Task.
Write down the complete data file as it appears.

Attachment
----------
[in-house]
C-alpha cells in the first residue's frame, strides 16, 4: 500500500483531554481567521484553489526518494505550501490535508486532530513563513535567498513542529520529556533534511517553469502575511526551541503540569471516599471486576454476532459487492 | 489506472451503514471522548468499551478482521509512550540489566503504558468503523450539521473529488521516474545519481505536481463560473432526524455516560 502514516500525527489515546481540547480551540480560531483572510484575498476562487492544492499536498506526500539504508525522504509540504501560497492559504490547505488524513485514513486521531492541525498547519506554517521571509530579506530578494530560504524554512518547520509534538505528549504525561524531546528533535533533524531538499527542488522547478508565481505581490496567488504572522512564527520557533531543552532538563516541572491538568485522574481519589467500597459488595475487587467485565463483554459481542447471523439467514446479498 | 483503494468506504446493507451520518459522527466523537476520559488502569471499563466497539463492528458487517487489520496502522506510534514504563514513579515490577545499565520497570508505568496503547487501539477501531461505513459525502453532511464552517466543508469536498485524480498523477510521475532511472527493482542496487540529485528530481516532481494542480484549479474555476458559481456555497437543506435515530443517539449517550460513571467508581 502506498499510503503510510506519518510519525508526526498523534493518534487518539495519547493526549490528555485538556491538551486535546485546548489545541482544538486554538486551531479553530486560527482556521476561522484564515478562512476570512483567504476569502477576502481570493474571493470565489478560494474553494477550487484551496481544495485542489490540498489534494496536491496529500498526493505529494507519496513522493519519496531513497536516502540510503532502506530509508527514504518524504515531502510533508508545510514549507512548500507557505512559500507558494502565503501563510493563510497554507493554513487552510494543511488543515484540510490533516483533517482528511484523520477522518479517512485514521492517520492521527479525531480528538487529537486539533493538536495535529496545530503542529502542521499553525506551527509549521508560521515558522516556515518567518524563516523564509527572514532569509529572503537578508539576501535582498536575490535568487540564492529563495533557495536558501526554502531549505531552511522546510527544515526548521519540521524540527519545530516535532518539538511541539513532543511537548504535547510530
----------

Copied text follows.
[in-house]
C-alpha cells in the first residue's frame, strides 16, 4: 500500500483531554481567521484553489526518494505550501490535508486532530513563513535567498513542529520529556533534511517553469502575511526551541503540569471516599471486576454476532459487492 | 489506472451503514471522548468499551478482521509512550540489566503504558468503523450539521473529488521516474545519481505536481463560473432526524455516560 502514516500525527489515546481540547480551540480560531483572510484575498476562487492544492499536498506526500539504508525522504509540504501560497492559504490547505488524513485514513486521531492541525498547519506554517521571509530579506530578494530560504524554512518547520509534538505528549504525561524531546528533535533533524531538499527542488522547478508565481505581490496567488504572522512564527520557533531543552532538563516541572491538568485522574481519589467500597459488595475487587467485565463483554459481542447471523439467514446479498 | 483503494468506504446493507451520518459522527466523537476520559488502569471499563466497539463492528458487517487489520496502522506510534514504563514513579515490577545499565520497570508505568496503547487501539477501531461505513459525502453532511464552517466543508469536498485524480498523477510521475532511472527493482542496487540529485528530481516532481494542480484549479474555476458559481456555497437543506435515530443517539449517550460513571467508581 502506498499510503503510510506519518510519525508526526498523534493518534487518539495519547493526549490528555485538556491538551486535546485546548489545541482544538486554538486551531479553530486560527482556521476561522484564515478562512476570512483567504476569502477576502481570493474571493470565489478560494474553494477550487484551496481544495485542489490540498489534494496536491496529500498526493505529494507519496513522493519519496531513497536516502540510503532502506530509508527514504518524504515531502510533508508545510514549507512548500507557505512559500507558494502565503501563510493563510497554507493554513487552510494543511488543515484540510490533516483533517482528511484523520477522518479517512485514521492517520492521527479525531480528538487529537486539533493538536495535529496545530503542529502542521499553525506551527509549521508560521515558522516556515518567518524563516523564509527572514532569509529572503537578508539576501535582498536575490535568487540564492529563495533557495536558501526554502531549505531552511522546510527544515526548521519540521524540527519545530516535532518539538511541539513532543511537548504535547510530